Can I Use Peroxide and Alcohol on My Incision?

Question & Answer: Caring For Your Incision

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Unless your surgeon tells you to use peroxide or rubbing alcohol--and I'm quite sure that he won't be recommending either--you should never something that harsh on the healing skin. Treating your surgical  incision with harsh chemicals, scrubbing, being rough with your incision, these are all bad ideas.  Think of your incision as the delicate skin on a baby's bottom, like skin that has to be treated as gently as possible, with the most gentle cleansers and lukewarm water. 

For the first few weeks of the healing process, you should use normal soap (not harsh soaps) and water to clean your incision gently. You should not scrub the incision, and you should not use any ointments, alcohol or peroxide to clean the incision unless otherwise instructed by your surgeon/doctor.

There are several reasons for this. Some ointments actually keep the wound moist, which makes a fertile environment for bacteria. Moist is not good for an incision.  Clean and dry is your goal as you are healing.  Not too clean, as alcohol and peroxide are too drying and irritating to the skin and will slow your healing.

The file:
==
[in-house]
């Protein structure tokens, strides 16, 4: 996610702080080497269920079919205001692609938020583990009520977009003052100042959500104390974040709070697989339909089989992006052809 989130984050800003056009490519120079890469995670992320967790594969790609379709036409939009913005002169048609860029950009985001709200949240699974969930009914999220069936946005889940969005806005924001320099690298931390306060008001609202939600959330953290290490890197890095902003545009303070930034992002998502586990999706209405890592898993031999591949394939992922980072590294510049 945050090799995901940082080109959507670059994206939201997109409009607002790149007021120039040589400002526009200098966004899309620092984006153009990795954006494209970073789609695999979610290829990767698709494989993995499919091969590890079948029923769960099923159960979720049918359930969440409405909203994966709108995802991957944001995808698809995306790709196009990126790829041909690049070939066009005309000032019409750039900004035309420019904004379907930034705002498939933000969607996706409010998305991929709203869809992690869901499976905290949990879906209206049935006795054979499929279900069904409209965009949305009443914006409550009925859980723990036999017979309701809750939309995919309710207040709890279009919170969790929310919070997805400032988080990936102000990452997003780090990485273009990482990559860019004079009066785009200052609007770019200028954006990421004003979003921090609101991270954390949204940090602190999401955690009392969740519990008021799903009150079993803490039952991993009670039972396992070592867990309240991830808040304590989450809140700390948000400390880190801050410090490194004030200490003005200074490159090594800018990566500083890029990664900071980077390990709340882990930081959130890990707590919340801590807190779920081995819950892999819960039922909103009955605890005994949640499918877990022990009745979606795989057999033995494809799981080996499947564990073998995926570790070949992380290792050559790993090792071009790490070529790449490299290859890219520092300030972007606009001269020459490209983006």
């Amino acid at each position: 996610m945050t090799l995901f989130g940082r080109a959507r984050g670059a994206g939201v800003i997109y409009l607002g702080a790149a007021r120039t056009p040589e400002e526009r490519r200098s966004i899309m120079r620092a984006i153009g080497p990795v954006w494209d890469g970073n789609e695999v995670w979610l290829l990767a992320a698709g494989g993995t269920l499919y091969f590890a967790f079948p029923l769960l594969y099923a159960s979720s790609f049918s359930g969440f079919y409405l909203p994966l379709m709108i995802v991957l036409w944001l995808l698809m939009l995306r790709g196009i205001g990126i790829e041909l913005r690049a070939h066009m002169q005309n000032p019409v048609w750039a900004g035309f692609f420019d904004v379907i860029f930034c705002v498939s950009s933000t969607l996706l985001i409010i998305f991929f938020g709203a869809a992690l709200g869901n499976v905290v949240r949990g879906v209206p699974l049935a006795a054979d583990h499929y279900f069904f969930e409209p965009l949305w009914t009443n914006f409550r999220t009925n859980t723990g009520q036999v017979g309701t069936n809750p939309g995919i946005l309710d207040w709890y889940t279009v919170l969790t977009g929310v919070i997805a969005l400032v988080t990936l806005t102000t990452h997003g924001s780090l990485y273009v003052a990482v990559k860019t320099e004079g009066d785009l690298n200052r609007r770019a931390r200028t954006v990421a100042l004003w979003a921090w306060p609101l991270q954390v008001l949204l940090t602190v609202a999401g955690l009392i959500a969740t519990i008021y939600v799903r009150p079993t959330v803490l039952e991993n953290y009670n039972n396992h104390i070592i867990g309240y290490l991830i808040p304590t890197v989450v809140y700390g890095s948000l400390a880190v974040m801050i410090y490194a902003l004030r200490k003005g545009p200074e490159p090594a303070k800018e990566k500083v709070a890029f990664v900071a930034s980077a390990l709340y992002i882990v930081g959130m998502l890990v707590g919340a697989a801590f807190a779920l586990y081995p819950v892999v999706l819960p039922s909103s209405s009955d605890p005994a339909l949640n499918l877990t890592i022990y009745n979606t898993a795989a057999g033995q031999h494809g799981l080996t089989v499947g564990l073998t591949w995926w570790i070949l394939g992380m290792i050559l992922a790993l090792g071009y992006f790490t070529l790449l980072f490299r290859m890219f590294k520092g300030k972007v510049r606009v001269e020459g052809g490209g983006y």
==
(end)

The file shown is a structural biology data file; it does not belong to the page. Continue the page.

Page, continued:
In addition, there are many ways to close an incision now that do not use sutures. Applications such as Dermabond and Steri-strips may fall off prematurely if exposed to alcohol, peroxide or scrubbing.

In addition to peroxide and alcohol, body lotions and powders should also be avoided in the area of your incision. They can increase the chances of infection and can cause irritation to the incision and surrounding skin.  Scented products, in particular, are known to be highly irritating to the healing skin.

In general, treat your incision with gentle loving care, cover it with a bandage if it is draining or if it is rubbed by your clothing, and take a good look at it each day to make sure there are no signs of infection.  It doesn't need any extra stuff applied to it unless you are directed to do so by your surgeon.

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Article Sources
  • Dry Skin. National Institutes of Health